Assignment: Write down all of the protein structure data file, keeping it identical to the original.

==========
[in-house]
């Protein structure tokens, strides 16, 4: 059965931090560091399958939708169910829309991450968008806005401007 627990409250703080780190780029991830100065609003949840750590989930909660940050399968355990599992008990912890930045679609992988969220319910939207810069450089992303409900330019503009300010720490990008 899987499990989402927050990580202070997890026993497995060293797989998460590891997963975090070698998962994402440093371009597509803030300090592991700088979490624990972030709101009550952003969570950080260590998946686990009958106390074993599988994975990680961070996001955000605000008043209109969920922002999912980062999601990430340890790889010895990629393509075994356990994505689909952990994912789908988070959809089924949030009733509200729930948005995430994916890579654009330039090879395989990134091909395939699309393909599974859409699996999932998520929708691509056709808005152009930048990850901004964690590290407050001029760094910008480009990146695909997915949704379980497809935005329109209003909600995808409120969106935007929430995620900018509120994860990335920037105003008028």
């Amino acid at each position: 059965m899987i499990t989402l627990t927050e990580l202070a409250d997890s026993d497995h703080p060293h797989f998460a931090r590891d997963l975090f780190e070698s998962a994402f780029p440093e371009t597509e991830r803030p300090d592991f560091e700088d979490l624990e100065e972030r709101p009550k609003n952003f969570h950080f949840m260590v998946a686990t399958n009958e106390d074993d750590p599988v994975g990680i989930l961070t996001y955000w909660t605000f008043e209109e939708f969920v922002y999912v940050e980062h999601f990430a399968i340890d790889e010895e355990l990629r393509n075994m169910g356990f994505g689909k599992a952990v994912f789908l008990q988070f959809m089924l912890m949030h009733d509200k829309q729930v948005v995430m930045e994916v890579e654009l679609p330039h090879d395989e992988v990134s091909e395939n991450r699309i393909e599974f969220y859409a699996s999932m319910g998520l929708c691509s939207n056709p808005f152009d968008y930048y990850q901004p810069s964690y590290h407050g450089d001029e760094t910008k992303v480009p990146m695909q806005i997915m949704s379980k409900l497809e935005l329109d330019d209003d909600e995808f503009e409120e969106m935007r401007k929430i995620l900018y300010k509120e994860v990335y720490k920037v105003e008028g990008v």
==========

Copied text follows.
[in-house]
């Protein structure tokens, strides 16, 4: 059965931090560091399958939708169910829309991450968008806005401007 627990409250703080780190780029991830100065609003949840750590989930909660940050399968355990599992008990912890930045679609992988969220319910939207810069450089992303409900330019503009300010720490990008 899987499990989402927050990580202070997890026993497995060293797989998460590891997963975090070698998962994402440093371009597509803030300090592991700088979490624990972030709101009550952003969570950080260590998946686990009958106390074993599988994975990680961070996001955000605000008043209109969920922002999912980062999601990430340890790889010895990629393509075994356990994505689909952990994912789908988070959809089924949030009733509200729930948005995430994916890579654009330039090879395989990134091909395939699309393909599974859409699996999932998520929708691509056709808005152009930048990850901004964690590290407050001029760094910008480009990146695909997915949704379980497809935005329109209003909600995808409120969106935007929430995620900018509120994860990335920037105003008028």
């Amino acid at each position: 059965m899987i499990t989402l627990t927050e990580l202070a409250d997890s026993d497995h703080p060293h797989f998460a931090r590891d997963l975090f780190e070698s998962a994402f780029p440093e371009t597509e991830r803030p300090d592991f560091e700088d979490l624990e100065e972030r709101p009550k609003n952003f969570h950080f949840m260590v998946a686990t399958n009958e106390d074993d750590p599988v994975g990680i989930l961070t996001y955000w909660t605000f008043e209109e939708f969920v922002y999912v940050e980062h999601f990430a399968i340890d790889e010895e355990l990629r393509n075994m169910g356990f994505g689909k599992a952990v994912f789908l008990q988070f959809m089924l912890m949030h009733d509200k829309q729930v948005v995430m930045e994916v890579e654009l679609p330039h090879d395989e992988v990134s091909e395939n991450r699309i393909e599974f969220y859409a699996s999932m319910g998520l929708c691509s939207n056709p808005f152009d968008y930048y990850q901004p810069s964690y590290h407050g450089d001029e760094t910008k992303v480009p990146m695909q806005i997915m949704s379980k409900l497809e935005l329109d330019d209003d909600e995808f503009e409120e969106m935007r401007k929430i995620l900018y300010k509120e994860v990335y720490k920037v105003e008028g990008v």